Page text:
poetry by jonathan yungkans


 Say This Is a Street Therefore People Walk Down It

after John Ashbery

Raccoons hunt trash cans for Snow White’s apple. It’s like brewing

trouble or coffee through a nylon stocking. Don’t think

about the glass slipper, it’ll be fine.

This isn’t chopped fairy tales, just keeping my metaphors

in something approaching a row, since ducks are nowhere in sight:

scattered by shotgun interruptions of a genetically-unsound mind,

fired in random directions as my thoughts danced tracks

northbound toward Union Station.

Some days, this feels like the place where myths come

to die, discarded like cigarette butts flicked to somersault and chill,

ossify in a Philip Marlow reflection, past words, into chess pieces

close-up and personal on Rick’s board in Casablanca,

while I blur Bogarts, amalgamate

loners in a lonely place, the road alongside my house.

Anger flash-cartwheels as it did with Dixon Steele, another Bogart;

its fists work me. Cigarette butts, coffin nails in Bogie’s parlance,

line the street, a row to hammer down the casket lid.

Coffee’s black, the morning rancid.

The raccoons left a peanut butter jar beneath a bush.

I can spread what’s inside for my most important trauma of the day.

My words play tricks on me with fractured slogans—most important

trauma of the day, Attention Derailment Disorder

refuse thrown from brain to street.

My wit’s the glue that keeps this plywood laminated,

tacked onto joists into a floor through which I hope not to plummet,

while the L.A. skyline devours an orange supermoon as it descends,

as if we still grew oranges in earnest, the apple

of my eye booked in a fairy tale

on Amazon. Raccoons find Snow White’s fruit;

each takes a bite, then drunk-staggers to sleep it off under a pick-up.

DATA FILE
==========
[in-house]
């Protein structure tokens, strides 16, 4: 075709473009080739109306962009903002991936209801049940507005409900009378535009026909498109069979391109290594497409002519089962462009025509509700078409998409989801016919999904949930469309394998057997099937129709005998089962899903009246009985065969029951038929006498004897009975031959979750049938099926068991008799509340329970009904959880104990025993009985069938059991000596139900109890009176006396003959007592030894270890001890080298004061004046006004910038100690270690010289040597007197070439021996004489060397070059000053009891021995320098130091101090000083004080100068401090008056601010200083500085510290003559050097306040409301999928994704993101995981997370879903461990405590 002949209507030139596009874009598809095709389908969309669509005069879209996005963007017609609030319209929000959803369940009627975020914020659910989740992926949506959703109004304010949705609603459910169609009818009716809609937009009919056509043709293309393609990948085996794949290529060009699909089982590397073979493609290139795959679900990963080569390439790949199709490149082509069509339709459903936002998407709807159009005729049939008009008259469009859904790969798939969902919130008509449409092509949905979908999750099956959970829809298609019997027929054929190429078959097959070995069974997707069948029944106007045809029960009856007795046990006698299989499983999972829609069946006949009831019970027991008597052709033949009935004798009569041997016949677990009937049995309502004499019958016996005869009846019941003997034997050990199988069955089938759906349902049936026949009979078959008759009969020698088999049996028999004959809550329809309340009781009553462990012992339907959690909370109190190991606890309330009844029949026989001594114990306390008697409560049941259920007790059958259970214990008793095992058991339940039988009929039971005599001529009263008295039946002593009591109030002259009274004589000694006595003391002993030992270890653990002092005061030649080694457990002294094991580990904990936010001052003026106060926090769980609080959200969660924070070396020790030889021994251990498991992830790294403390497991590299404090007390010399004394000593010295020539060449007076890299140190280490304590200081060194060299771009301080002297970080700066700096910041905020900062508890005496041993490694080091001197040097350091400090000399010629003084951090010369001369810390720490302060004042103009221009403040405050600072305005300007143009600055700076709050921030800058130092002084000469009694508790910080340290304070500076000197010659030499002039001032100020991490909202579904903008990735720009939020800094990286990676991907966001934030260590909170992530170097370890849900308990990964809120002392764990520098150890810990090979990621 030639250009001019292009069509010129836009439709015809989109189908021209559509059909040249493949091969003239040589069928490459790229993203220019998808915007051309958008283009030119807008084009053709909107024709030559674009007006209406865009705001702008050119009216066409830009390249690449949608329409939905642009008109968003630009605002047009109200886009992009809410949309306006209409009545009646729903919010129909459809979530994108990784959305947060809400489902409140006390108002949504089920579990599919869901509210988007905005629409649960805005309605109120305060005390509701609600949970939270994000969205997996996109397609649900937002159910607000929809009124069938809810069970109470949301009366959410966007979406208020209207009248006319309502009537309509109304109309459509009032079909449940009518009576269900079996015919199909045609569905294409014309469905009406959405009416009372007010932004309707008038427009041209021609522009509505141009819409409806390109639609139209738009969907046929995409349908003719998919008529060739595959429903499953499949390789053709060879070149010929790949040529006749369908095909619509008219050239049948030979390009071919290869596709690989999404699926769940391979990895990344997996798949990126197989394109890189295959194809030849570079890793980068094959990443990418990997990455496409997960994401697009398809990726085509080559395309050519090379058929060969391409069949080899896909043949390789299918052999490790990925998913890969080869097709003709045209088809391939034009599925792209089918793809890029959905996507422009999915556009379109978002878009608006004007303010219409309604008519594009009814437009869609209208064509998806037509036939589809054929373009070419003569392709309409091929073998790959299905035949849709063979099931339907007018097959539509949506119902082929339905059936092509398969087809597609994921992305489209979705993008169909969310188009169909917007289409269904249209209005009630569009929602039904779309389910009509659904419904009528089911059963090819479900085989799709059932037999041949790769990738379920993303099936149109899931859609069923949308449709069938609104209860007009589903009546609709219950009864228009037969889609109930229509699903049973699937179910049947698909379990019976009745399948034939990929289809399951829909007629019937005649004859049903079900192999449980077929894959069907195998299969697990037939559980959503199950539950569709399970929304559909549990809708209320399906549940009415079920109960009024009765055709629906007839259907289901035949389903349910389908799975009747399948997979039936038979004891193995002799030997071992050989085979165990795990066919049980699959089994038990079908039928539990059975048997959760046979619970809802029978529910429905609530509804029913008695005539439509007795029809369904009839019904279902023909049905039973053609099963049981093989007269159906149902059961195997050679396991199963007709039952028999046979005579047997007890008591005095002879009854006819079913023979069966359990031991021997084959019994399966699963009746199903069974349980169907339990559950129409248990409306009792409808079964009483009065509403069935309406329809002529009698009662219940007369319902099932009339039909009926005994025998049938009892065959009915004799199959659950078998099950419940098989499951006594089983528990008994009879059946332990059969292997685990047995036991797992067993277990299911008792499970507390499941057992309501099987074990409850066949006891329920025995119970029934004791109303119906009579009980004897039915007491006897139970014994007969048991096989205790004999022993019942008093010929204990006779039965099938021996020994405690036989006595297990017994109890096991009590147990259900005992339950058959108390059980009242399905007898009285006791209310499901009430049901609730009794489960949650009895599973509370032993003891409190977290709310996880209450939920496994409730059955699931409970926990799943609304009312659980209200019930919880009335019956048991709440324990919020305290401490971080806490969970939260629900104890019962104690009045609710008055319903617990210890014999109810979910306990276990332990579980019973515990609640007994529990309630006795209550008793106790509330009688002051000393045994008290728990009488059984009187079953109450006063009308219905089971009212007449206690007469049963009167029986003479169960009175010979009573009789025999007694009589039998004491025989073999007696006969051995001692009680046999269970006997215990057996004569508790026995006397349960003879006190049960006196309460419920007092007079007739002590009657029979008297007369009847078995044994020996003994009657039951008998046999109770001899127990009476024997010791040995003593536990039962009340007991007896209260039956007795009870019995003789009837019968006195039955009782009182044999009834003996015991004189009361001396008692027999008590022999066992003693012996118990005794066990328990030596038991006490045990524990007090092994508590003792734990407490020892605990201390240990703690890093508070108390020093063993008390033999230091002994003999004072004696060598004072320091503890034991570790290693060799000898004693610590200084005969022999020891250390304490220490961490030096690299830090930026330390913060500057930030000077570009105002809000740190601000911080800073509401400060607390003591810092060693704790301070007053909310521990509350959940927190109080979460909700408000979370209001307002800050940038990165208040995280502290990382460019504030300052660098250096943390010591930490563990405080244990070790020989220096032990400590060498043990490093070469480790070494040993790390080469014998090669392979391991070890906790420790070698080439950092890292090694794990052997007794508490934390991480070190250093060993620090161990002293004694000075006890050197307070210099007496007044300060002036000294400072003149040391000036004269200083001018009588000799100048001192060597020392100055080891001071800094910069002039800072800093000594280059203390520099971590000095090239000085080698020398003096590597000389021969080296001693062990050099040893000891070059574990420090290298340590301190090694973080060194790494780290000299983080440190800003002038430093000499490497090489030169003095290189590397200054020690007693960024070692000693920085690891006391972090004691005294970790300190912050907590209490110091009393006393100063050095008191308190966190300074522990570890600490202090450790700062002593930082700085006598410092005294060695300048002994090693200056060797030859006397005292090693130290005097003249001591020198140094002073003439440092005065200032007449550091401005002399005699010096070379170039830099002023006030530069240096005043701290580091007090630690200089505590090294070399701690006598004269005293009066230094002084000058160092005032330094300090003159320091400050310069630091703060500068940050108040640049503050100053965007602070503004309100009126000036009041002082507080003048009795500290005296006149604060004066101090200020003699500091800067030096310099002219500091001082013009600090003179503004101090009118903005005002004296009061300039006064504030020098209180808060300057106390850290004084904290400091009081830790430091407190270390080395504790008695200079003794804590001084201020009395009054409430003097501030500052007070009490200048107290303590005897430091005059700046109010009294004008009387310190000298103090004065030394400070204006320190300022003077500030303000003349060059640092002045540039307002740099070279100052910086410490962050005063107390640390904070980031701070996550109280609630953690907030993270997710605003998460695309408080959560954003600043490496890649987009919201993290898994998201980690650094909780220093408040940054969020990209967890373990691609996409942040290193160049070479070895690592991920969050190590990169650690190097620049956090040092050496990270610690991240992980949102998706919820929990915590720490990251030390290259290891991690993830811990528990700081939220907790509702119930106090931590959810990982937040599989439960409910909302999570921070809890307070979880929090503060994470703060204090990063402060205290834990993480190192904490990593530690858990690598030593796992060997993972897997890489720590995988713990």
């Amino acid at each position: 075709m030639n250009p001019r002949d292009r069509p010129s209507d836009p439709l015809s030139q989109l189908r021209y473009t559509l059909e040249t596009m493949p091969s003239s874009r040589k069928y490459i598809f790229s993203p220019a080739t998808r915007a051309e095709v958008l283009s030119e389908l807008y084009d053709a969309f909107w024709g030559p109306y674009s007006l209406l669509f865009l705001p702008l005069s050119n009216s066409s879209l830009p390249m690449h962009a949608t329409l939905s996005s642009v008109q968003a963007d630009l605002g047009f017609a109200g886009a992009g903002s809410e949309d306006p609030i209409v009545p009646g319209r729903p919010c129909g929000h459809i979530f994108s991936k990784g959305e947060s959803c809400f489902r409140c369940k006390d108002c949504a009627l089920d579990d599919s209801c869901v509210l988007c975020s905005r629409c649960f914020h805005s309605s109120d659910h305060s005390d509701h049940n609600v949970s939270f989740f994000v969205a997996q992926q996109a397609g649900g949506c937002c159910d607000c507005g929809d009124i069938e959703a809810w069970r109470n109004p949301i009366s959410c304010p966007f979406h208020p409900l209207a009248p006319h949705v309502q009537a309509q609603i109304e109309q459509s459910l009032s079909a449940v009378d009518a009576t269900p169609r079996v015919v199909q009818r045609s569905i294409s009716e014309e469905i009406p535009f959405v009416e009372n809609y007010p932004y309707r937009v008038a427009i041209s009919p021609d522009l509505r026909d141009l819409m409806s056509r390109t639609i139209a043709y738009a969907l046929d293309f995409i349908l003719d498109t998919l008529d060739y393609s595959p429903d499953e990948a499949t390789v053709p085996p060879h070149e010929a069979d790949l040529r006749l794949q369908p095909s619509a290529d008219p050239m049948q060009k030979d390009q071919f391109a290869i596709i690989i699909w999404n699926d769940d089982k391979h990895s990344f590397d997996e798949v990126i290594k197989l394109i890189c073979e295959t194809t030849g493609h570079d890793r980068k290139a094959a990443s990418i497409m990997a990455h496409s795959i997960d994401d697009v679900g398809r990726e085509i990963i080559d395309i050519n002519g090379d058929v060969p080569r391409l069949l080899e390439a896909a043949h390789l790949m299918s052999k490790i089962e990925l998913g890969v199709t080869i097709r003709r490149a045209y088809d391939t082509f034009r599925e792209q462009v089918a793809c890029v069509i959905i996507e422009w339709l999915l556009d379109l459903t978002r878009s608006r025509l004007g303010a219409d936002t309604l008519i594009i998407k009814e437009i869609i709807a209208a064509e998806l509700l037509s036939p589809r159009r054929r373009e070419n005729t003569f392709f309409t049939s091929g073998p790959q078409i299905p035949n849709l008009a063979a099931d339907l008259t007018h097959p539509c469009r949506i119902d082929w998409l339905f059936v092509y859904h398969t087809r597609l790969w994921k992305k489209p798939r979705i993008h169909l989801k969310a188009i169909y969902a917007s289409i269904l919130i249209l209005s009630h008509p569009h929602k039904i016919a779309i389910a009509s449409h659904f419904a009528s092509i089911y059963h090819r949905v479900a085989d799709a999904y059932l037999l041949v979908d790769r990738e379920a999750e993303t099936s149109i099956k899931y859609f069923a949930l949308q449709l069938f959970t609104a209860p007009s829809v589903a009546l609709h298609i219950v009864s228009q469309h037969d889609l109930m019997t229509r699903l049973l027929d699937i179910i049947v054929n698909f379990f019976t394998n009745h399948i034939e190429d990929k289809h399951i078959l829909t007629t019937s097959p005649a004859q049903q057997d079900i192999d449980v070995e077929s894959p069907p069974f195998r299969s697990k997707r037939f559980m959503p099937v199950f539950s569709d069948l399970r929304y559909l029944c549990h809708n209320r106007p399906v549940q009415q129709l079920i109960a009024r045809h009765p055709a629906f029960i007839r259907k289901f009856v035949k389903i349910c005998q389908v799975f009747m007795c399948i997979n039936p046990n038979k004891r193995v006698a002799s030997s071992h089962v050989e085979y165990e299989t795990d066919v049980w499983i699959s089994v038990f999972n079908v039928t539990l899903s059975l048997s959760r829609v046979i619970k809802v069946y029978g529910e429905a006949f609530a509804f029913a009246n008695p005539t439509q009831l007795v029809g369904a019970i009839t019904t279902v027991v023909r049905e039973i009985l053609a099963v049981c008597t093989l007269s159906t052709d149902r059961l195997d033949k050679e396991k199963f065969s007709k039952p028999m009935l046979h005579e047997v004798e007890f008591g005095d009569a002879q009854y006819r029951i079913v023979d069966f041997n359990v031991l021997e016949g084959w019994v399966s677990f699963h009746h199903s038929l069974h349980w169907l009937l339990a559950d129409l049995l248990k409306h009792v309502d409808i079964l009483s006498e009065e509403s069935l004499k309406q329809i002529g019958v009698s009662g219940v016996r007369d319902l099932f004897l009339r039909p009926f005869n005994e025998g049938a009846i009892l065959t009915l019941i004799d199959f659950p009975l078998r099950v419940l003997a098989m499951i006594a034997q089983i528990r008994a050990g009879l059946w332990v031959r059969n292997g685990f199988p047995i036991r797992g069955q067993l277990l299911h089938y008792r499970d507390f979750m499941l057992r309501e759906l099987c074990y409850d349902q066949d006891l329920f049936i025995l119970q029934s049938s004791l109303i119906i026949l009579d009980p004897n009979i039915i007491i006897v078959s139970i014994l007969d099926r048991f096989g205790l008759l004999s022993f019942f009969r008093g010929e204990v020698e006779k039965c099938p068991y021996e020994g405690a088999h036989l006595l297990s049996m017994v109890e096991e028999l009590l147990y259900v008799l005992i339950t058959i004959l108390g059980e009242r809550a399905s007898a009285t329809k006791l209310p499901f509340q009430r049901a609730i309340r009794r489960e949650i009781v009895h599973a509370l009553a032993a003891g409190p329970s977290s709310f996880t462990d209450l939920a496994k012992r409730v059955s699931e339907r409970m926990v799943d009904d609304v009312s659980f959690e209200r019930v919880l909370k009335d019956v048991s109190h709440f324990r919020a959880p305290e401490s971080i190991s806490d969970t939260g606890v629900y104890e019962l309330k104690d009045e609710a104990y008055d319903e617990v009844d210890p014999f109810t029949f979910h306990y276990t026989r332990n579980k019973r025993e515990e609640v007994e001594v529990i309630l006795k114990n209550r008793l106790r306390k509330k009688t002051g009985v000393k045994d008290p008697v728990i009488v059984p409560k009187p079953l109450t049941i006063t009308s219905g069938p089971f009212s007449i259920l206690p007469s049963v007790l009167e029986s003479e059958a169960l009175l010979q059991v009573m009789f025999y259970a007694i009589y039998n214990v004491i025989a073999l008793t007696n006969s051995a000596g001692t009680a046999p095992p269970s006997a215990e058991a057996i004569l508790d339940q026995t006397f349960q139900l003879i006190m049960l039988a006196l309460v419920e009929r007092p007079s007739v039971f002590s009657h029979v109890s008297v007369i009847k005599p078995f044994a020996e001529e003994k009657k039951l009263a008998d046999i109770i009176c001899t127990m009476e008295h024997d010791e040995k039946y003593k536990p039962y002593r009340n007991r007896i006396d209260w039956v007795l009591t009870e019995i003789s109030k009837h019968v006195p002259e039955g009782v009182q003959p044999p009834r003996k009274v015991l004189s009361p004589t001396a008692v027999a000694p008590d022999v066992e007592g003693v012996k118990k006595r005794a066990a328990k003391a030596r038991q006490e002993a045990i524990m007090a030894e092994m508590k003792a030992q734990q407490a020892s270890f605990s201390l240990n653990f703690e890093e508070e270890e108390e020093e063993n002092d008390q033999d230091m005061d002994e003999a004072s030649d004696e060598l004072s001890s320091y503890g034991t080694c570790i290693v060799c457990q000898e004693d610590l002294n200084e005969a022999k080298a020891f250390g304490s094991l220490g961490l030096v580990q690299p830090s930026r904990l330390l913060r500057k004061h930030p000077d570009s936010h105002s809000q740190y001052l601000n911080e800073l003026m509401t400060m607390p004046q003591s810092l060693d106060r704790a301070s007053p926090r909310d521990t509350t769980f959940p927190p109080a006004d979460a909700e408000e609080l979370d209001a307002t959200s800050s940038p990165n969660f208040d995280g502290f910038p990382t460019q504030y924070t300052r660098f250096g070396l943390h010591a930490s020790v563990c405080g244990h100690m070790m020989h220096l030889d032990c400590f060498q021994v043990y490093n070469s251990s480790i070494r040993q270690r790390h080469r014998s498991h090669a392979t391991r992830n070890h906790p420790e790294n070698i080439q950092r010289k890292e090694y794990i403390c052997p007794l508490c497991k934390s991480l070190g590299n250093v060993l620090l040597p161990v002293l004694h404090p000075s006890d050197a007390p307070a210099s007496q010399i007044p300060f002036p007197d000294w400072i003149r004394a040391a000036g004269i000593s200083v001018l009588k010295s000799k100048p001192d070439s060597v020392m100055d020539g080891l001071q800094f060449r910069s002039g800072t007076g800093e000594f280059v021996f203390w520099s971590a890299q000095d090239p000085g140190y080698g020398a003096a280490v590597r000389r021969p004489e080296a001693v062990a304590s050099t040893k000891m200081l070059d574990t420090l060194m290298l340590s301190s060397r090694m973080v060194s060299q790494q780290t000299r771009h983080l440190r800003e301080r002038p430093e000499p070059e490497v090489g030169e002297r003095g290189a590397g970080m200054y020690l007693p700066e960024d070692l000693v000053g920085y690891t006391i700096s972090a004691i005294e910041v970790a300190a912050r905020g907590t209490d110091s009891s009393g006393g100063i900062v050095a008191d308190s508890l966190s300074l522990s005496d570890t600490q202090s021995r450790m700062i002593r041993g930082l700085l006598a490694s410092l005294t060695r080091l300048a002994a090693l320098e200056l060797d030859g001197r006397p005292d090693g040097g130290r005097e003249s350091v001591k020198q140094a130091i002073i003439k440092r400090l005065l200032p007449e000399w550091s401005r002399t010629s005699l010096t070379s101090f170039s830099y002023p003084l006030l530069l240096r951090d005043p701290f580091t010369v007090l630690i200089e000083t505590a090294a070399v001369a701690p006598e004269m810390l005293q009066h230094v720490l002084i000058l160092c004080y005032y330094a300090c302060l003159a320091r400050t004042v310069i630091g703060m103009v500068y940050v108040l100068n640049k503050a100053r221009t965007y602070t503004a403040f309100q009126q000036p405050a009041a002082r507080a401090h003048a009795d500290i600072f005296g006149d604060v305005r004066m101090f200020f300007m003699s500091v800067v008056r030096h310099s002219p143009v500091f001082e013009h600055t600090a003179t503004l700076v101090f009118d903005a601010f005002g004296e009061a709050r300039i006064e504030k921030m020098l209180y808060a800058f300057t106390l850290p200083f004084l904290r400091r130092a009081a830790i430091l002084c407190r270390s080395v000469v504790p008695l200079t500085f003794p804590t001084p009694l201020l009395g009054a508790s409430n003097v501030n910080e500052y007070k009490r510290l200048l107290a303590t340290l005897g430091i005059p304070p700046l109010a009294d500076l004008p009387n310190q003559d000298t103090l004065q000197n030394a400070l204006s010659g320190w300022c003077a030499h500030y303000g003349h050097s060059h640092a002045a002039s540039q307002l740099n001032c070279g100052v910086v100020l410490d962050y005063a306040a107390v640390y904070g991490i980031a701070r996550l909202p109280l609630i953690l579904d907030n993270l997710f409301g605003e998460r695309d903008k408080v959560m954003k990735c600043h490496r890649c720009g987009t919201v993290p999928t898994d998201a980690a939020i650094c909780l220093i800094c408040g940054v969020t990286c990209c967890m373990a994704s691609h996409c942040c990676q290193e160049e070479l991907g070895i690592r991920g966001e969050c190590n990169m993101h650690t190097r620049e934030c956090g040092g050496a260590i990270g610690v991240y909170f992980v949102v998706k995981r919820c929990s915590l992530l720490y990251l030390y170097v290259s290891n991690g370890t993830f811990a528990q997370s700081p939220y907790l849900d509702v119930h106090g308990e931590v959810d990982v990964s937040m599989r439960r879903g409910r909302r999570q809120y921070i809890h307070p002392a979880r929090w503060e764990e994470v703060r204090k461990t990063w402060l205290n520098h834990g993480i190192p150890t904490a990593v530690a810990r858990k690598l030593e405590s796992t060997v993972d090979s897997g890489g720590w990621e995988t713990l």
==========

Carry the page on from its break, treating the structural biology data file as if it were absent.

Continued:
Through Eyes, Into Eyes

i look you back from looking through me lone wolf

—Jim Kacian

What could pass as my own madness pads in animal form

across what’s left of a neighbor’s abandoned lawn, climbs

up cement porch steps—long silver-haired, lean, quick:

a wild dog or wolf, too big for a coyote—who disappears

as black air wraps its cold around me in my glider chair,

me awake from hours stretched into a slow, starved roam—

and reappears to stare directly at me, across a breezeway

it could hurdle with ease were it so inclined, ice-blue eyes

unwavering from my green. Six feet of air and inclination

separates us in pre-dawn stillness. Only its eye color betrays

some forbearer might have known steps like these—no wolf

has blue eyes, not a mirror’s silver-blue— and here a pair,

gazing into me like I’m a pier glass, and me back into them,

a reminder that, yes, this is me, mind starved and on prowl,

trapped like an animal who gnaws off a limb, leaves a trail

as it hobbles off, gives no thought of being blood-tracked.

I’ve split in two, limping through moonlit brushwood

while the reasonable part of me follows the trail of drops,

an expert tracker, who knows what a cornered beast will do,

especially at night, when torment bays at its highest pitch.

I watch myself through canine eyes, no bird awake to break

stillness. Sitting in this chair, I still feel teeth grind on bone,

crazed and lucid, in a stare-off, ready to dine on each other,

while night, as it circles, devours us both, leaves nothing.

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Jonathan Yungkans is a Los Angeles-based poet, writer and photographer who earned his MFA in Poetry from California State University, Long Beach. His work has appeared in Anastamos, Quiddity, West Texas Literary Review and other publications. His poetry chapbook, Colors the Thorns Draw, was released by Desert Willow Press in August 2018.